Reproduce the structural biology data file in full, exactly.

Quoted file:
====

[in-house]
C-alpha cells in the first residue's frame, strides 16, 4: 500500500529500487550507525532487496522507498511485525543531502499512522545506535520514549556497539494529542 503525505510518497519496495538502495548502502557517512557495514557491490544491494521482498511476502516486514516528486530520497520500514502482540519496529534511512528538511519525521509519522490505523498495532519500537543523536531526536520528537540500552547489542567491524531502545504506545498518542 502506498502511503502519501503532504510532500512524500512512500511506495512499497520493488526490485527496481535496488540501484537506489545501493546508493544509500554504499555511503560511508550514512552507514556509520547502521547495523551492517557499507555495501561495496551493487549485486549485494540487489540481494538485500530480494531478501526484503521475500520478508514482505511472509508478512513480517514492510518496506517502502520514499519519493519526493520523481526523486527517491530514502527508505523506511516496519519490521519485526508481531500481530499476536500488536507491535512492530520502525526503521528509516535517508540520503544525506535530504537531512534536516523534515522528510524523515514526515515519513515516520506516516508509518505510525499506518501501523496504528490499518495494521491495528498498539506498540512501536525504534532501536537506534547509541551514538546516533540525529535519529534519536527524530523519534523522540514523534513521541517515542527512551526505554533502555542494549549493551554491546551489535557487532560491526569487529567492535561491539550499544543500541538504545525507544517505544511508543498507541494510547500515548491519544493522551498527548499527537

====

[in-house]
C-alpha cells in the first residue's frame, strides 16, 4: 500500500529500487550507525532487496522507498511485525543531502499512522545506535520514549556497539494529542 503525505510518497519496495538502495548502502557517512557495514557491490544491494521482498511476502516486514516528486530520497520500514502482540519496529534511512528538511519525521509519522490505523498495532519500537543523536531526536520528537540500552547489542567491524531502545504506545498518542 502506498502511503502519501503532504510532500512524500512512500511506495512499497520493488526490485527496481535496488540501484537506489545501493546508493544509500554504499555511503560511508550514512552507514556509520547502521547495523551492517557499507555495501561495496551493487549485486549485494540487489540481494538485500530480494531478501526484503521475500520478508514482505511472509508478512513480517514492510518496506517502502520514499519519493519526493520523481526523486527517491530514502527508505523506511516496519519490521519485526508481531500481530499476536500488536507491535512492530520502525526503521528509516535517508540520503544525506535530504537531512534536516523534515522528510524523515514526515515519513515516520506516516508509518505510525499506518501501523496504528490499518495494521491495528498498539506498540512501536525504534532501536537506534547509541551514538546516533540525529535519529534519536527524530523519534523522540514523534513521541517515542527512551526505554533502555542494549549493551554491546551489535557487532560491526569487529567492535561491539550499544543500541538504545525507544517505544511508543498507541494510547500515548491519544493522551498527548499527537